A gangsta rap album that is at once conservative and innovative, personal and populist, and a timely throwback to hip-hop orthodoxy. The Game's best release in a decade.
West Coast hip-hop has enjoyed something of a strange renaissance in recent years, with a host of younger artists (Schoolboy Q, Kendrick Lamar) delivering material that, whilst unabashedly mainstream, apes the aesthetics, narrative qualities and thematic complexity associated with gangsta rap’s early-’90s halcyon days. The grassroots ‘authenticity’ of this movement is entirely open to question, with industry veterans continuing to exert a marked executive and commercial influence behind the scenes, but it forms the base of an undoubtedly powerful counterweight in the face of hip-hop’s gradual integration with more radio-friendly currents, namely contemporary R&B and EDM.
The release of The Documentary 2 is, in this regard, a momentous event. Despite The Game’s status as an established artist, this album, like 2012’s Jesus Piece, owes a clear debt to the technique and principles of the new talent, with a back-to-basics production ethic that evokes Lamar’s Good Kid, M.A.A.D City (the enthroned ‘King of the West Coast’ features here on the opening track). This defiantly scrappy methodology, more manifest here than in any previous Game album, contrasts with a guest lineup that exhibits a total lack of such minimalism – Snoop Dogg, Dr. Dre, Busta Rhymes, Ice Cube, Drake, will.i.am and myriad others all cameo, reduced to mere vignettes among a star-spangled cast of dozens that goes well beyond satiating Game’s legendary propensity for namedropping.
Like the best rap albums, Documentary 2 functions on multiple levels, never shying away from casual experimentation. Its true genius lies in its simultaneity – having drawn together two generations of the hip-hop virtuosi, Game directs from the shadows with a vice-like grip, ensuring that the work is never robbed of its personal touch. Much of the material here is reiteratory, a string of quasi-autobiographical hood tales and musings not far divorced in tone and structure from the Compton potpourri that was the first Documentary (2005). This should not be taken as evidential of creative stagnation, however – it is, in fact, a tactical move, shifting the critical emphasis the way of Game’s craft and rhythm. Here, the album is an absolute coup. A consistent, rollicking pattern is maintained by the rapper throughout, no small feat given his aspirations to a postmodern ghetto epic (the runtime currently stands at 73 minutes, due to be supplemented with the addition of 17 new tracks in Documentary 2.5 next week).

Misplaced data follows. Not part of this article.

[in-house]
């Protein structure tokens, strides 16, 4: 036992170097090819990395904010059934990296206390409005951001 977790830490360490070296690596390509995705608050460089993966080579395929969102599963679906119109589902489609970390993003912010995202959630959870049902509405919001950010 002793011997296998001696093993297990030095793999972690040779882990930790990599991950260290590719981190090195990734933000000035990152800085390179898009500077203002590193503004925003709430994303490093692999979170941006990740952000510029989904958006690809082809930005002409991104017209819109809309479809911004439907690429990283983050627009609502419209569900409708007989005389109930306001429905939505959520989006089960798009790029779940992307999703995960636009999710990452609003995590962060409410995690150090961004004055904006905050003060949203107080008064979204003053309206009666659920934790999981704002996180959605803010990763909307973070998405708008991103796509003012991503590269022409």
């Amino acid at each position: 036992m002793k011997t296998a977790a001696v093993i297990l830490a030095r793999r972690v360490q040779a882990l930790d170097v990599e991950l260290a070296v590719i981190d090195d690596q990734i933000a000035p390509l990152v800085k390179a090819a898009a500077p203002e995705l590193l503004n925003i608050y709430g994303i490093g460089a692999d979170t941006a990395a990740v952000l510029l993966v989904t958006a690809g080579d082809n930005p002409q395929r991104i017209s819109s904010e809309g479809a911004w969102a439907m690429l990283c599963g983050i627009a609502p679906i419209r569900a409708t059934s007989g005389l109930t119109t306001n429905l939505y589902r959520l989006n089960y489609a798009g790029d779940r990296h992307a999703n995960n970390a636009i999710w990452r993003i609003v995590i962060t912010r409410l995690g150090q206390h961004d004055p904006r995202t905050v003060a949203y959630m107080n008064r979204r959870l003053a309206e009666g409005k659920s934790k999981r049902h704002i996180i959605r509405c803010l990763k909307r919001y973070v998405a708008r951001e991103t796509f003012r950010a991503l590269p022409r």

There is huge diversity on display throughout, but this never threatens to trump the pacing, with otherwise very distinct tracks, beats and artists melding seamlessly. Whilst ‘Made In America’ and ‘Summertime’ conjure visions of Los Angeles in its sleazy, ultraviolent late-20th Century prime (“In this Impala, old school like some shell toes / Had a fake gold chain, but don’t nobody else knows”), ‘Dedicated’ and ‘Mula’, boasting the hooks of Kanye West and (Atlanta-based rapper) Future, respectively, bear all the hallmarks of contemporary pop-hop classics. The eulogy ‘New York, New York’ offers a brief flirtation with the political (“Some s**t just never make sense, like bashin’ the gays / Obama must be in the city, it’s traffic today”); this gives way to a swashbuckling, stellar triple-bill (‘100’, ‘Just Another Day’, ‘LA’), arguably the best Game closer since The R.E.D. Album.
Of course, The Game’s career has been one effectively defined by the divisions his post-2005 output has fostered among both fans and critics; it would be nothing short of miraculous for this album to run without the odd duff or disconcerting turd, and it is ultimately these, a touch too prominent to overlook, that set Documentary 2 just outside the realms of outright gangsta triumph. Where the work rarely falters, it sinks to Bikini Bottom – in the guise of ‘B**** You Ain’t S**t’, Game gives us a slut-shaming doggerel that serves little purpose but to beggar reassertion of the sentiments expressed by Kanye West last week. There’s some awkward lyricism, too (“And my granny’s whipping yay-yay”), though a masterful sense of pace, coupled with the presence of a large, highly capable supporting cast, aids greatly in staving off any turn the album could have made towards the lethargy that is so liable to plague modern hip-hop.
This is a solid LP, leagues beyond anything we’ve come to expect of The Game, and certainly his boldest release since the first Documentary.
The Documentary 2 is out now via Entertainment One Music.